West Nile Virus Located in Brentwood and Discovery Bay

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On Thursday, the Contra Costa Mosquito & Vector Control District reported that mosquitoes from two locations in Contra Costa County have tested positive for West Nile virus.
The infected mosquitoes were caught in traps in Discovery Bay and an agricultural area east of Brentwood.
According to the District, the confirmation of infected mosquitoes comes less than one week after the District confirmed chickens tested positive for antibodies against West Nile virus near Knightsen.
“We are seeing a typical summer pattern where West Nile virus activity starts in the warmer areas of the Central Valley and gradually moves west into Contra Costa County as our weather warms up.” said Steve Schutz, Ph.D., scientific programs manager.
Hot weather speeds both virus growth and mosquito development, and serves as an important reminder to residents to defend themselves against West Nile virus and other mosquito-borne illnesses.
“Detection of virus in mosquitoes and sentinel chickens is an indication that the risk of human cases is increasing, so people spending time outdoors should take precautions to prevent mosquito bites,” said Schutz.
The District encourages residents to reduce their risk of contracting West Nile virus and other mosquito-borne diseases by:
  • Defending yourself – use repellents containing DEET, Picaridin, or Oil of Lemon Eucalyptus.
  • Avoiding the outdoors when mosquitoes are present, typically dawn and dusk.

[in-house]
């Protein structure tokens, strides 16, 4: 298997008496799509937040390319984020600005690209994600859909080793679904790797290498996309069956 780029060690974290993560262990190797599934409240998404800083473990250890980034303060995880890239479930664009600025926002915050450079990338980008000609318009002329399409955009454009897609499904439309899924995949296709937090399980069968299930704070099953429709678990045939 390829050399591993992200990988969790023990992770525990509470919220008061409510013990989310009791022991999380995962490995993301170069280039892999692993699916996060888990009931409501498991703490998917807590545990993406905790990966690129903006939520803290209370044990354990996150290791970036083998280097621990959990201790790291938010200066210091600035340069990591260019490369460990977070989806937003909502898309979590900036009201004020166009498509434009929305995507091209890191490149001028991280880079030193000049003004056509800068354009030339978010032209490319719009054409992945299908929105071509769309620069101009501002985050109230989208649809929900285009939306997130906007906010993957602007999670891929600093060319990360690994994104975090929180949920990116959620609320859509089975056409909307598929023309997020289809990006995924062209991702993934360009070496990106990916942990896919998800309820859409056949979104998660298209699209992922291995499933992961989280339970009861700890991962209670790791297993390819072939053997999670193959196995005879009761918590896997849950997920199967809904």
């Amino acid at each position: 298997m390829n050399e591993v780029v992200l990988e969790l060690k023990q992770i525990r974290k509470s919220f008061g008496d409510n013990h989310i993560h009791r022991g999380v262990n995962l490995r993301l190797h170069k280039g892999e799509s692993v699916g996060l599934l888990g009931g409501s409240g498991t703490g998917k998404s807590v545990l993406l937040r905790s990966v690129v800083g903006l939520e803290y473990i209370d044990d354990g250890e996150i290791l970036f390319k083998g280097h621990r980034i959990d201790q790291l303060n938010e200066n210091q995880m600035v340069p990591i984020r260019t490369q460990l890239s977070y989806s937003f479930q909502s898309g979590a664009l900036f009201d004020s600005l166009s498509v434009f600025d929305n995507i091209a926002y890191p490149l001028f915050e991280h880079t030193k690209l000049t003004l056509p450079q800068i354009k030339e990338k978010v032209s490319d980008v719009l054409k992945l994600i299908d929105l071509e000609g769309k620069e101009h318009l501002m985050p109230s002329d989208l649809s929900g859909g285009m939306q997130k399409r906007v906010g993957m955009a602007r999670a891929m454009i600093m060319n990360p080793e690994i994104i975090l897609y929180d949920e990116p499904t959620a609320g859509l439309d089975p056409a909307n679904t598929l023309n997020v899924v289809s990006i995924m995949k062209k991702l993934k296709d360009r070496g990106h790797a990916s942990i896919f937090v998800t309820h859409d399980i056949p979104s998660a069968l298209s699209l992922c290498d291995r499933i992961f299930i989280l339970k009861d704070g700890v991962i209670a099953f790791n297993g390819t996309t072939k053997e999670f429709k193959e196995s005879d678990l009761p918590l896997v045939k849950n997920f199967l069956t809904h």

• Dumping or draining standing water to prevent mosquitoes. Most mosquitoes can’t start their lives without water.
The District also urges the public to report dead birds.

“Usually we detect West Nile virus in dead birds first, but this year we’ve been getting very few dead bird reports from the public, so we haven’t had many to test,” said Schutz.
Ravens, jays and crows can be susceptible to the virus, and may die if infected. The District asks residents who find a dead bird to report it to the statewide West Nile Virus Hotline online or by calling (877) WNV-BIRD (968-2473). Dead birds can be important evidence of West Nile virus in the county.
Since 2005, 63 Contra Costa County residents have been diagnosed with West Nile virus. In 2006, two people died from the disease.
For a list of Contra Costa County’s 2018 West Nile virus activity and locations, visit the District’s website.

Mosquito Samples: 2

n Date Reported City Cross Streets Species
1 7/11/18 Discovery Bay Cherry Hills Drive x Hwy 4 Culex pipiens
2 7/16/18

Agricultural Area East of Brentwood

Orwood Road x Levee Road Culex tarsalis

Dead Birds: 0

n Date Reported City Cross Streets Species

 

Sentinel Chicken Flocks: 1

Note: Chickens do not die from West Nile virus. They develop antibodies to the virus which is detected in their blood.

#/10 Date Bleed Area
7 7/2/18 Holland Tract
Contra Costa Mosquito & Vector Control District, an independent special district and public health agency, is located at 155 Mason Circle in Concord. Contact the District to report mosquito problems online or at (925) 685-9301. Visit the office between 8:00 a.m. and 4:30 p.m. to get FREE mosquitofish for ornamental ponds, horse troughs or neglected swimming pools.